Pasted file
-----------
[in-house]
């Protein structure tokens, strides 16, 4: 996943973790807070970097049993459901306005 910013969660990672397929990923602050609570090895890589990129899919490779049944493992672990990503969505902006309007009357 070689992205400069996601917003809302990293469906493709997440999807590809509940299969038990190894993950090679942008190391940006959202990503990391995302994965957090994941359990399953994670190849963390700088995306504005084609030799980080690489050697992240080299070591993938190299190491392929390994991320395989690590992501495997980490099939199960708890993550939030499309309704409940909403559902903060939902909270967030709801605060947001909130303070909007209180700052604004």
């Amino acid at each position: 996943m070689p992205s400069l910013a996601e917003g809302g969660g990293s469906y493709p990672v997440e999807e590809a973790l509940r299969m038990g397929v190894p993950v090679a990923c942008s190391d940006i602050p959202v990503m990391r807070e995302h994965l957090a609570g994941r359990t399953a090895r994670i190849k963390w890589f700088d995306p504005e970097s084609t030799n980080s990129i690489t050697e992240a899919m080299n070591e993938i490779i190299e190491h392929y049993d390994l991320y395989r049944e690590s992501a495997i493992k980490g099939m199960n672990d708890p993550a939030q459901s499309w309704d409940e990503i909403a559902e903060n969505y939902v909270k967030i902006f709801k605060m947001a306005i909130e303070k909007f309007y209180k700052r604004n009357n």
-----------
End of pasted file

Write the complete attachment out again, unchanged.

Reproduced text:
[in-house]
């Protein structure tokens, strides 16, 4: 996943973790807070970097049993459901306005 910013969660990672397929990923602050609570090895890589990129899919490779049944493992672990990503969505902006309007009357 070689992205400069996601917003809302990293469906493709997440999807590809509940299969038990190894993950090679942008190391940006959202990503990391995302994965957090994941359990399953994670190849963390700088995306504005084609030799980080690489050697992240080299070591993938190299190491392929390994991320395989690590992501495997980490099939199960708890993550939030499309309704409940909403559902903060939902909270967030709801605060947001909130303070909007209180700052604004």
């Amino acid at each position: 996943m070689p992205s400069l910013a996601e917003g809302g969660g990293s469906y493709p990672v997440e999807e590809a973790l509940r299969m038990g397929v190894p993950v090679a990923c942008s190391d940006i602050p959202v990503m990391r807070e995302h994965l957090a609570g994941r359990t399953a090895r994670i190849k963390w890589f700088d995306p504005e970097s084609t030799n980080s990129i690489t050697e992240a899919m080299n070591e993938i490779i190299e190491h392929y049993d390994l991320y395989r049944e690590s992501a495997i493992k980490g099939m199960n672990d708890p993550a939030q459901s499309w309704d409940e990503i909403a559902e903060n969505y939902v909270k967030i902006f709801k605060m947001a306005i909130e303070k909007f309007y209180k700052r604004n009357n």